Government Accountability

Back-room deals and closed doors are not the stuff of free governments. Our work is making governments more transparent and accountable to citizens.

<p>Back-room deals and closed doors are not the stuff of free governments. Our work is making governments more transparent and accountable to citizens.</p>

An analysis of Legislative Report Card votes in constitutional policy

The Goldwater Institute's 2006 Legislative Report Card shows both chambers scored reasonably well in constitutional government, a B- for the Senate and a C+ for the House. Even so, there were far too many setbacks for liberty.

This fall, Arizonans will have more information than ever about judges.  The Center for Arizona Policy (CAP) recently sent questions about judicial philosophy to 50 judges up for reelection.  By answering those questions, judges will provide citizens with a clear picture of where they stand on pertinent issues of law and justice. 

In the 2006 legislative session there was some good, some bad and some ugly. As the Goldwater Institute's just released Legislative Report Card reveals, in tax and budget policy the Senate scored a collective C and the House an F+.

The good: The legislature followed up last year's business property tax cut with a ten percent drop in personal income tax rates over two years and a three-year suspension of the 42 cent County Equalization property tax. These cuts return millions of dollars to Arizona households.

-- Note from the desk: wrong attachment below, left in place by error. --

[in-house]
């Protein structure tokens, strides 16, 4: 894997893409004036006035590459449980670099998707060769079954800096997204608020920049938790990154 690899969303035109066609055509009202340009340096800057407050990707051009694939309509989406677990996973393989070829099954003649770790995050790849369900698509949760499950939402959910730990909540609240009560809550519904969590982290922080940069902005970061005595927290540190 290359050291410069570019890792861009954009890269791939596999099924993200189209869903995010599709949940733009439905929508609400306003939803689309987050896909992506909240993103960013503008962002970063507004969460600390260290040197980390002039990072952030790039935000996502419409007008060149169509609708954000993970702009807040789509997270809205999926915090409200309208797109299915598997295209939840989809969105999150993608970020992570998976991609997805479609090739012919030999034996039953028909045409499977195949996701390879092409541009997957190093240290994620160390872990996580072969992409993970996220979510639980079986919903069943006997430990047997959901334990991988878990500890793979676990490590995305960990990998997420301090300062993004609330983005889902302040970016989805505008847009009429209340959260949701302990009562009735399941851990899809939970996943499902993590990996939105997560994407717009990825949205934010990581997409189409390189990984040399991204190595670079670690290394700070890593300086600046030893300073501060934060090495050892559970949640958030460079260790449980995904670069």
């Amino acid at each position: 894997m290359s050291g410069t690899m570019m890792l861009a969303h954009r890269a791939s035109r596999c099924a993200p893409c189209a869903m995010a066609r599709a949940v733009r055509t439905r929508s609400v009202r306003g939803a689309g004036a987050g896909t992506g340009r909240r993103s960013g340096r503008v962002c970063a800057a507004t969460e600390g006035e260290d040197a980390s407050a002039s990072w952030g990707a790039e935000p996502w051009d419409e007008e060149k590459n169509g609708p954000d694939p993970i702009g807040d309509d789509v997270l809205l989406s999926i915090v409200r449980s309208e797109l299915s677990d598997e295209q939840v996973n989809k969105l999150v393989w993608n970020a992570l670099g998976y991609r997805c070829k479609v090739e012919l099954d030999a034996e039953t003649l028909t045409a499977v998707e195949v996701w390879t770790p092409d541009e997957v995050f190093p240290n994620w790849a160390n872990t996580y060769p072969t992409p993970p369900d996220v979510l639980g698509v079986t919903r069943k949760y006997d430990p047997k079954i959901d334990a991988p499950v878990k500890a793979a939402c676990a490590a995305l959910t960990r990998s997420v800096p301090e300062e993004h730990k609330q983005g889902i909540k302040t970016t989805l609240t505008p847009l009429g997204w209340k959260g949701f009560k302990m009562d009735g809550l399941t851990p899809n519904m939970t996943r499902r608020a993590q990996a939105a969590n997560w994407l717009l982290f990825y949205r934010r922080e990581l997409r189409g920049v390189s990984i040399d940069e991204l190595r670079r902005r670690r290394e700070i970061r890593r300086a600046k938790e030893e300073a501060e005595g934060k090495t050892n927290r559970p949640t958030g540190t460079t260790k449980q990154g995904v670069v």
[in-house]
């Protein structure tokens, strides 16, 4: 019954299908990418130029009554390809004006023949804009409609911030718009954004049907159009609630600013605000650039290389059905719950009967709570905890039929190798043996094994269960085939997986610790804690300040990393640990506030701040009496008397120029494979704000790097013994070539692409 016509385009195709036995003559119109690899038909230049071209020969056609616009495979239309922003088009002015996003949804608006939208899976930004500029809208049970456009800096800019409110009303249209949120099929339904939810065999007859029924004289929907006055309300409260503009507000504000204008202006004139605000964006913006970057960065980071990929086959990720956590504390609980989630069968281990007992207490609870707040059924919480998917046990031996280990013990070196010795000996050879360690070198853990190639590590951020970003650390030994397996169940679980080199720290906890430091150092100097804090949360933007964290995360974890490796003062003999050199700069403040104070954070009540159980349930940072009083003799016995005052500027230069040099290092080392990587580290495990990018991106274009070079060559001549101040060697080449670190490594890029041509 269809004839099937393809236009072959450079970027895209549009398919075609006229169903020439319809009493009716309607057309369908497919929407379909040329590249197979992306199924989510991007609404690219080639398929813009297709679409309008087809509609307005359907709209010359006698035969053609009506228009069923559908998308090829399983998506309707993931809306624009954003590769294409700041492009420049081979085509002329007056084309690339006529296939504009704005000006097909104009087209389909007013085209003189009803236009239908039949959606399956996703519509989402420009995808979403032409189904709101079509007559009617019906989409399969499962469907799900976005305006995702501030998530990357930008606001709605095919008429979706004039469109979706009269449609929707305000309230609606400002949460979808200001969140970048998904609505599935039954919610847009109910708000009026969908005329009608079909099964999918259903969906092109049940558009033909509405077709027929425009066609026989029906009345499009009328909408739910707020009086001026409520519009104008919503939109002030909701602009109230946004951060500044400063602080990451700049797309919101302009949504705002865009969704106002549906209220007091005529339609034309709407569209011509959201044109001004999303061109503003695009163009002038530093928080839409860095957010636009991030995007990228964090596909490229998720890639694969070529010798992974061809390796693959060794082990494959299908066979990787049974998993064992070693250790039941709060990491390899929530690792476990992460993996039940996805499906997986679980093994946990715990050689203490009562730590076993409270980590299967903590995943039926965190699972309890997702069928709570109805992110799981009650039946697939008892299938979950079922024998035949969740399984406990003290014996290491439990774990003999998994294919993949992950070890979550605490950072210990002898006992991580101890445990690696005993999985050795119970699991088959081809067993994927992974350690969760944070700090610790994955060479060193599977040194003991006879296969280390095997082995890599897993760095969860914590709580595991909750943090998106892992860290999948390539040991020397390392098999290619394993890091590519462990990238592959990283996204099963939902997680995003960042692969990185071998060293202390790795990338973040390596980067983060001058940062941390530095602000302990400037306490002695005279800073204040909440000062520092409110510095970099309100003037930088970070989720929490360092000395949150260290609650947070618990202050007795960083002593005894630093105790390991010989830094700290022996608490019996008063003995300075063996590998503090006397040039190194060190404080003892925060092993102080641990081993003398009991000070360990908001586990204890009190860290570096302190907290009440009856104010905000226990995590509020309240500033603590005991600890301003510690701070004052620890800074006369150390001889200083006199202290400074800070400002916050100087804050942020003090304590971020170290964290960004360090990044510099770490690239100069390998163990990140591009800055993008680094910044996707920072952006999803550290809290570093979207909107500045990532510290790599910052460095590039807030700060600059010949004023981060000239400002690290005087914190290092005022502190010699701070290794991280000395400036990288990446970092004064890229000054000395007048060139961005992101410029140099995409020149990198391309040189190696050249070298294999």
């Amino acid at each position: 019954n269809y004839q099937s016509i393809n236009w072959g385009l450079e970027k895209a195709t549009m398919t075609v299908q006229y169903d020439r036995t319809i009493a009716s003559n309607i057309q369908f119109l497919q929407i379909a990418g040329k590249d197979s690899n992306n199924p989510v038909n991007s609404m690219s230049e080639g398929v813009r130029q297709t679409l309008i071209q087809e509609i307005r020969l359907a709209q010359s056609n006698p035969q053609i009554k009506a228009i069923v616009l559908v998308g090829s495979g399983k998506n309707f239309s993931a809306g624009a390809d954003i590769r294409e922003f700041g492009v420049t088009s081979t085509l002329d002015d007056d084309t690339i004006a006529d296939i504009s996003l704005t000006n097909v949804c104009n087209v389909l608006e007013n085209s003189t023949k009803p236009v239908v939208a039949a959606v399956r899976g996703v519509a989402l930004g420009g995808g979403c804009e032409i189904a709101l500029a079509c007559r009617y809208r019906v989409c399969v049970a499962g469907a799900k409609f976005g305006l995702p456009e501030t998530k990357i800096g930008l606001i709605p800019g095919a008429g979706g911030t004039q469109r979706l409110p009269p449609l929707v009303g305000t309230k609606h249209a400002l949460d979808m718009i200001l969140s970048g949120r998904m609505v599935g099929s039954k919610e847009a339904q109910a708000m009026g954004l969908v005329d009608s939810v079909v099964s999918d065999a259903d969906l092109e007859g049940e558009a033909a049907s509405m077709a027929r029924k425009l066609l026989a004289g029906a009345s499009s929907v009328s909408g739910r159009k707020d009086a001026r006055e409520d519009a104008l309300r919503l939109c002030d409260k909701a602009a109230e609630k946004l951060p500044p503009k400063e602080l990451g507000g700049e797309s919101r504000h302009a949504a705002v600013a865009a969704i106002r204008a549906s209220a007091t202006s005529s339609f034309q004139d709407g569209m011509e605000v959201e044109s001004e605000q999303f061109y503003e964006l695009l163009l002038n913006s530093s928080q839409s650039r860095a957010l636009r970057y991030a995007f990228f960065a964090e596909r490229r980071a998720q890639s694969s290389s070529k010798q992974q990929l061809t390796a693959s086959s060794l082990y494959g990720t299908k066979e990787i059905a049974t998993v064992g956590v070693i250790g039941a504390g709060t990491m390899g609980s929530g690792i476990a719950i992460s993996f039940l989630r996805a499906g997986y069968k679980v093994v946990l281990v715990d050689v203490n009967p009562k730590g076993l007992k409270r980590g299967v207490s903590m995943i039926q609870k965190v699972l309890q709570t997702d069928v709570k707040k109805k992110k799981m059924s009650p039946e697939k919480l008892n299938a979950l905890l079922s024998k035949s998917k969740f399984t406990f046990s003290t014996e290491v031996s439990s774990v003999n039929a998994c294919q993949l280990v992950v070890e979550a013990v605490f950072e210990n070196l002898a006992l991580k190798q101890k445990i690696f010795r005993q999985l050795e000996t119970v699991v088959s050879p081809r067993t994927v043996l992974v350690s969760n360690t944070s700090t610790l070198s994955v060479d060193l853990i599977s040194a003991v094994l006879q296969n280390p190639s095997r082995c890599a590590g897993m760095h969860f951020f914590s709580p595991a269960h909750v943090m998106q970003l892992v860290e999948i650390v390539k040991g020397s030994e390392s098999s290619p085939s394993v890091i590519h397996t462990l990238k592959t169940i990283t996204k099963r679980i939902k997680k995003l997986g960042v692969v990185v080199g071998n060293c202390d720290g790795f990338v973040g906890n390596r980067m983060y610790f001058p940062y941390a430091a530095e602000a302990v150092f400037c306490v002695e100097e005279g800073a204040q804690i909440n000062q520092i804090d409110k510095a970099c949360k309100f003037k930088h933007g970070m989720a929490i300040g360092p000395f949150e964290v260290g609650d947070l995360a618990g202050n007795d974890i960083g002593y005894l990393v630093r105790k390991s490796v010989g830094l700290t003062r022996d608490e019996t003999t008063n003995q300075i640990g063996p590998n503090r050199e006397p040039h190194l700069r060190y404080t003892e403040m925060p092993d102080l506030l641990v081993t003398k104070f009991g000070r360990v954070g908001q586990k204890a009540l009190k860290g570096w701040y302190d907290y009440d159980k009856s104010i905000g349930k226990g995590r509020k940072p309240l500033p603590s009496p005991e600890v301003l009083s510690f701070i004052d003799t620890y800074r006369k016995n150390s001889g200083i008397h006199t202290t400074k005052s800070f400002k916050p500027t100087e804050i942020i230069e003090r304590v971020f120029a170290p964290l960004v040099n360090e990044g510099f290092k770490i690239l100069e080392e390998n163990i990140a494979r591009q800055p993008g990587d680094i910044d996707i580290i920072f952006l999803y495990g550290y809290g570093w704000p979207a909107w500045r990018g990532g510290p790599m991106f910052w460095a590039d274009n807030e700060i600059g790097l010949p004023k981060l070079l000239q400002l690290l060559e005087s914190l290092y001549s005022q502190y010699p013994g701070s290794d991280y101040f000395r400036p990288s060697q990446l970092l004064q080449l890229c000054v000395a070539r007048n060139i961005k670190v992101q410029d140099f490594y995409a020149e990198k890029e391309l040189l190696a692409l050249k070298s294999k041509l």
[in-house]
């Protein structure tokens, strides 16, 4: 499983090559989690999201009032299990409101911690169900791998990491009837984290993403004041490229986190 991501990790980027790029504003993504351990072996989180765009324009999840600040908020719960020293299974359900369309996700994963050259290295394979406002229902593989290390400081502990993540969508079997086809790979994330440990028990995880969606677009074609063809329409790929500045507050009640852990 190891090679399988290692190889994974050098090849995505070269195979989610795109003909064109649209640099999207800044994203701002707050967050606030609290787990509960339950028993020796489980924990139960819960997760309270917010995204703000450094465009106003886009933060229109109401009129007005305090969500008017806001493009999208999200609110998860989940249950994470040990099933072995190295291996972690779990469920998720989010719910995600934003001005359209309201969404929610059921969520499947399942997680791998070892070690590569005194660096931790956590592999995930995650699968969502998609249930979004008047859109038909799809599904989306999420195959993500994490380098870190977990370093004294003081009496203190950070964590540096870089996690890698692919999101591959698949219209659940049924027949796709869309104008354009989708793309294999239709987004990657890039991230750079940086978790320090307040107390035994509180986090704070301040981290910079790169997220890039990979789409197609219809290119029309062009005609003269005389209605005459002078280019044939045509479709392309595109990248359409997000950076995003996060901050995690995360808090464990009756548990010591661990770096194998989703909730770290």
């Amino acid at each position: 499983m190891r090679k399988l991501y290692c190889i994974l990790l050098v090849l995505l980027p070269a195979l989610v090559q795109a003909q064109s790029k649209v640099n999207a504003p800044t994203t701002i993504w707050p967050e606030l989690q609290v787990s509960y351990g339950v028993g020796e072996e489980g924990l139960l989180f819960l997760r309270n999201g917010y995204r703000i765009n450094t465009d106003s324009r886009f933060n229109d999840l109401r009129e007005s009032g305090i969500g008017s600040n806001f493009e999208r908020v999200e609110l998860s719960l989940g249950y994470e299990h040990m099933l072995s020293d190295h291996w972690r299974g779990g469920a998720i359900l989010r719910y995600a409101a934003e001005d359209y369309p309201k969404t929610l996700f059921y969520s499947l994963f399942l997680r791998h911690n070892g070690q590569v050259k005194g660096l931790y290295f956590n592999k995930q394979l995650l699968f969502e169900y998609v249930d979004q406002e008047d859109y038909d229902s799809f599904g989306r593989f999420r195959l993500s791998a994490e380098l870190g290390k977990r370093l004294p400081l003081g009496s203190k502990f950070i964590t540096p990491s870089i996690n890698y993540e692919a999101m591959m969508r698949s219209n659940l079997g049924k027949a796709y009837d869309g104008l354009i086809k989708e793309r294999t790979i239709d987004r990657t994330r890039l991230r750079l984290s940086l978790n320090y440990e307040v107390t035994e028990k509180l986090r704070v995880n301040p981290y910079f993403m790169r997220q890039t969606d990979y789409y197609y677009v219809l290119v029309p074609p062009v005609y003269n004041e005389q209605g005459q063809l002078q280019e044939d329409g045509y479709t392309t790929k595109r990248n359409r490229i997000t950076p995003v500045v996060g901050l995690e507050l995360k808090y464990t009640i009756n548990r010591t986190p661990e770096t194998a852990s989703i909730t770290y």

In 1969, Neil Armstrong captured world attention with his momentous walk on the moon. The Legislature recently took its own step by passing wine reform legislation, opening up competition in the Arizona wine market. That's one small step for wine consumers, one giant leap for economic liberty.

According to the National Journal, officials at the National Science Foundation and the Department of Education (DOE) are exploring Title IX's applications to specific areas of study, but only in disciplines that will benefit women.

With over 300 days of sunshine a year, we know Arizonans love their sunshine.  This week, Americans nationwide celebrate a different kind of sunshine ’" the kind that opens government’s doors and shines the light of liberty on its affairs.

Next time you read about Arizona’s looming water “catastrophe,” take a drive south on I-10 and look at all the cotton farms. In 2004, the federal government spent $64 million subsidizing cotton in Arizona, a water-intensive crop better suited to Mississippi than the Sonoran Desert.

A new ruling by a federal court in Washington State may shed light on whether Arizona’s wine laws are constitutional. 

Plaintiffs are asking the federal district court in Phoenix to declare Arizona’s wine distribution system unconstitutional because it discriminates against out-of-state wineries. 

Arizonans may soon be raising their glasses to more than 10,000 varieties of wine. Black Star Farms, a Michigan winery, and several East Valley residents have filed a federal court challenge to the constitutionality of Arizona's wine shipping regulations.  

The challenge comes in the wake of Granholm v. Heald, in which the U.S. Supreme Court struck down similar programs in New York and Michigan. But Arizona still has not acted to repeal its unconstitutional laws.

Ordinary citizens can have a difficult time making sense of the political process. The legislature particularly can seem arcane and dense with detail. Voters frequently become apathetic when faced with unraveling a mountain of confusing, competing claims.

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